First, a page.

- Tympano sclerosis, perforation or any condition that affects the tympanic membrane or eardrum.
That’s what an otoscope is used for. If you are going into an otoscopy examination you might be thinking “Can an otoscope damage your ear?”. Let’s find out.
Can an Otoscope Damage your Ear?
When a qualified doctor uses the device in the right size and with the right technique there is no risk of damaging the ear.
There is no pain associated with the usage of this device to examine the ear. The process can feel uncomfortable but it should never feel painful.
There are different speculum sizes so the doctor needs to use one that is adapted and appropriate for the patient’s canal. Children will need a narrower size of the speculum.
When the otoscope is not handled in the proper way any flinch by the patient could cause the device to be jammed into the ear canal and could cause pain.
The right technique is especially important when examining children because of any sudden movement they do could cause the inside of the skin to be pierced by the otoscope. It is also important to evaluate the healthy ear first to prevent the risk of infecting the good ear.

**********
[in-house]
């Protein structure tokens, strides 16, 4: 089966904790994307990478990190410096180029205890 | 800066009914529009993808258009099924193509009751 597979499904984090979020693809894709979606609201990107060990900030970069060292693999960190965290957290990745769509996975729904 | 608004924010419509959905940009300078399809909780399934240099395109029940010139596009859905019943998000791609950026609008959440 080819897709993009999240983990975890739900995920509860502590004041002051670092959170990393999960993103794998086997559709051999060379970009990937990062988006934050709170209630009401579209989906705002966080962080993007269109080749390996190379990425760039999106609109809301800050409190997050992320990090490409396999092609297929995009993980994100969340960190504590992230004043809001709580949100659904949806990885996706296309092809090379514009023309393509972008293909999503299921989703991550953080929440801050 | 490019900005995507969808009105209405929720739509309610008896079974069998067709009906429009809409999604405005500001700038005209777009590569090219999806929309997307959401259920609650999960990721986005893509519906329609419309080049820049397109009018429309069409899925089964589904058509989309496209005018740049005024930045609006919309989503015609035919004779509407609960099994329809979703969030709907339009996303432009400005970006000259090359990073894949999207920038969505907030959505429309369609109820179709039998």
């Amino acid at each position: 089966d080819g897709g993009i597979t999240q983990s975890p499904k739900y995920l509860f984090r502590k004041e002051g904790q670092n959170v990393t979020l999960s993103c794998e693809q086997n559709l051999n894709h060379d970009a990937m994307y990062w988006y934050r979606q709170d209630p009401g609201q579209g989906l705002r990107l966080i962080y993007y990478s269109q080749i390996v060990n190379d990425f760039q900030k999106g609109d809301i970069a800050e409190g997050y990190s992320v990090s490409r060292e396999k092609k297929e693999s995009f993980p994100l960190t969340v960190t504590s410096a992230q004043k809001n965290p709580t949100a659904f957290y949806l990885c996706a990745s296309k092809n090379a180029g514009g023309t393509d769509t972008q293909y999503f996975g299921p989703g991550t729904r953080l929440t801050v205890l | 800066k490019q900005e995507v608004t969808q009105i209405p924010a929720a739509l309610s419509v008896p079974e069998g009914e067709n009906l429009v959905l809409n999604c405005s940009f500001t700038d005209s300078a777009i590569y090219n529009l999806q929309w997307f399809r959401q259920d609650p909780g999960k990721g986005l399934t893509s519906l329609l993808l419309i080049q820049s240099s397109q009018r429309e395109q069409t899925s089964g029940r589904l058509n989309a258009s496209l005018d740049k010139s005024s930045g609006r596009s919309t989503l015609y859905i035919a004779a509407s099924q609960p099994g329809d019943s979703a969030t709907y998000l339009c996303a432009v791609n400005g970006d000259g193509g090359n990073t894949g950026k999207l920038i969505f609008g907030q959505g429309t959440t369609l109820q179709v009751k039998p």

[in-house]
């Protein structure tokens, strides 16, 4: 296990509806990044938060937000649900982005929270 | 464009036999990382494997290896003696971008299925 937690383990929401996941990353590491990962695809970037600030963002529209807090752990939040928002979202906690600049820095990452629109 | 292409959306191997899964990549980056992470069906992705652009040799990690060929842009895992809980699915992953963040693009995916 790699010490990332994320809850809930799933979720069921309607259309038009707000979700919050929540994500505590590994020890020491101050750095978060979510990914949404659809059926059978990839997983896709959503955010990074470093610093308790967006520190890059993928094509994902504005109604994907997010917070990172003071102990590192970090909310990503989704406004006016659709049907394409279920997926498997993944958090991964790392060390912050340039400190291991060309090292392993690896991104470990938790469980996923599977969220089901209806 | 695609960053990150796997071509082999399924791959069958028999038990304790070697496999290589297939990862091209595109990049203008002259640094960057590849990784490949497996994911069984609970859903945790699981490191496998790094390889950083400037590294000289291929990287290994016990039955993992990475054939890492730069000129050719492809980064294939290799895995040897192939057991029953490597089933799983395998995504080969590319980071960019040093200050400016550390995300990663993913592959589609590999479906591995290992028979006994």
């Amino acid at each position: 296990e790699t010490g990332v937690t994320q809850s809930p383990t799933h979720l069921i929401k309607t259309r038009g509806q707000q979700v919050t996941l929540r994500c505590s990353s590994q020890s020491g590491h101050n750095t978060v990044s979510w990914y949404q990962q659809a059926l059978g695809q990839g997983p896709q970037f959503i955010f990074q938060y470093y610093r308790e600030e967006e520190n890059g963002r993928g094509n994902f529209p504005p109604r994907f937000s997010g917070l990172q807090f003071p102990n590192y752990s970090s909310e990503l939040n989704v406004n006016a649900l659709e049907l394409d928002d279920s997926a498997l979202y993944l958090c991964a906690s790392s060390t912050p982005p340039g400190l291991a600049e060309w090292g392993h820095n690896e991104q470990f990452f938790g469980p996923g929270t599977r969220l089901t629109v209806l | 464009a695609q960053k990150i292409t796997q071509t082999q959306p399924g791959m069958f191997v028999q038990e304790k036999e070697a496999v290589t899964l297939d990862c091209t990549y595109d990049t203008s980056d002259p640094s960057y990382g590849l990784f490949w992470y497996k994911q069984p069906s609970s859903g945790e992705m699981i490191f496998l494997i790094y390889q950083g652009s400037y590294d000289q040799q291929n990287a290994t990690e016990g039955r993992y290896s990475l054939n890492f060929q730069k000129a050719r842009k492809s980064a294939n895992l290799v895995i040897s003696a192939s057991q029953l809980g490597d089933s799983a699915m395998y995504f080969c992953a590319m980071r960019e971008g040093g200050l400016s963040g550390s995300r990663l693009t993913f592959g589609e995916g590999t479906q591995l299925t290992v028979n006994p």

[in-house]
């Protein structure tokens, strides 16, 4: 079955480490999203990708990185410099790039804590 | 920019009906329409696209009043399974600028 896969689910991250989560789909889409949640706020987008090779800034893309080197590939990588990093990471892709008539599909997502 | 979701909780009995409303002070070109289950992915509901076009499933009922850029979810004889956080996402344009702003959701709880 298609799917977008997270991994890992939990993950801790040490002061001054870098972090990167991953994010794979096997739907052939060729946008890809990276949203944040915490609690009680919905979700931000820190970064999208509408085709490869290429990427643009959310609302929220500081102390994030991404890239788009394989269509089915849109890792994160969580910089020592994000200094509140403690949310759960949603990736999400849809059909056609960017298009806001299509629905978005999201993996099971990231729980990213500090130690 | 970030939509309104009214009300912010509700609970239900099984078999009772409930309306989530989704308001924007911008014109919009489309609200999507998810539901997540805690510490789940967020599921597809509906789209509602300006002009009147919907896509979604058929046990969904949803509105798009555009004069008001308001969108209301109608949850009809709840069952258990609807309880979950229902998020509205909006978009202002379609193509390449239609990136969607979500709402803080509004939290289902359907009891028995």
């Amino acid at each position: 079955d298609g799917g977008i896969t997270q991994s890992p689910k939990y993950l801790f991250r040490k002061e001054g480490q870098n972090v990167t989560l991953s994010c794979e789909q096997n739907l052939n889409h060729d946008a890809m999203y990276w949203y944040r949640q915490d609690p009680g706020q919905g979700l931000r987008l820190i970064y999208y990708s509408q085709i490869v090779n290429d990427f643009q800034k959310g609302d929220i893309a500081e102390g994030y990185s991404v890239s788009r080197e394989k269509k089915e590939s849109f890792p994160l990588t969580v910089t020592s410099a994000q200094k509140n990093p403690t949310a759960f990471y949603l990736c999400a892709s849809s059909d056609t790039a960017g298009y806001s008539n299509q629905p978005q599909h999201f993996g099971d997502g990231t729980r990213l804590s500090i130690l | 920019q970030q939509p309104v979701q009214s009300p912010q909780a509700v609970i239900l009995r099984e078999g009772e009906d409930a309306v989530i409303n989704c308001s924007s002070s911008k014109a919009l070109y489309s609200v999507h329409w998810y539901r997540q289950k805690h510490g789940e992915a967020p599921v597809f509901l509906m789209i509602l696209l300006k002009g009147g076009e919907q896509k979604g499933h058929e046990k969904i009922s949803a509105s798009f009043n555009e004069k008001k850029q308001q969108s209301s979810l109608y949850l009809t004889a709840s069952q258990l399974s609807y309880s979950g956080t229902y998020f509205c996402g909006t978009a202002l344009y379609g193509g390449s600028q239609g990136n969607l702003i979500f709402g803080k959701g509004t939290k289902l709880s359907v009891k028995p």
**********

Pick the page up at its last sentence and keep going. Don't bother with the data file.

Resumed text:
If the doctor doesn’t have the right technique there is a high risk of perforating or tearing the eardrum and may even cause long-term hearing disabilities.
What is a Pneumatic Otoscope?
This is a tool that allows the patient to perform an exam to determine the mobility of the tympanic membrane in response to different pressures. It is the standard tool in the diagnosis of otitis media and was invented by Dr. Emil Siegle around the time of the American civil war. A normal tympanic membrane is supposed to have mobility.
When the tympanic membrane presents immobility it could be a sign of a perforation, middle ear infection, tympanosclerosis, etc.
This tool contains a pneumatic head that has a lens, a nipple for attachment of a rubber bulb and tubbing. Once the speculum is inserted into the external auditory’s canal of the patient, a tight air chamber is produced.
The doctor will observe the eardrum mobility in response to negative and positive pressure.
If there is the fluid present in the middle ear, the tympanic membrane mobility will be absent. A change of the pressure in the external auditory canal when using this otoscope could cause pain when there is an otitis media.
Conclusion: What is an Otoscope?
The otoscope is one of the most known medical devices which is part of the medical kit of every beginner medicine student and it is an indispensable tool to perform otoscopy which is an exam that diagnoses illness and conditions of the structures inside the ear.
It provides a clear image of the tympanic membrane and external auditory canal to detect infections, perforations, among other conditions. Using the proper technique of an otoscope assures a correct evaluation and diagnosis.
Now you know all about what is an otoscope and what is an otoscope used for.
If you would like to learn some more about nursing supplies check out these articles of ours:
- What is a Hoyer lift?
- What is a Stethoscope?
- What is a Laryngoscopy? Full Definition
- What is a Glidescope? Full Definition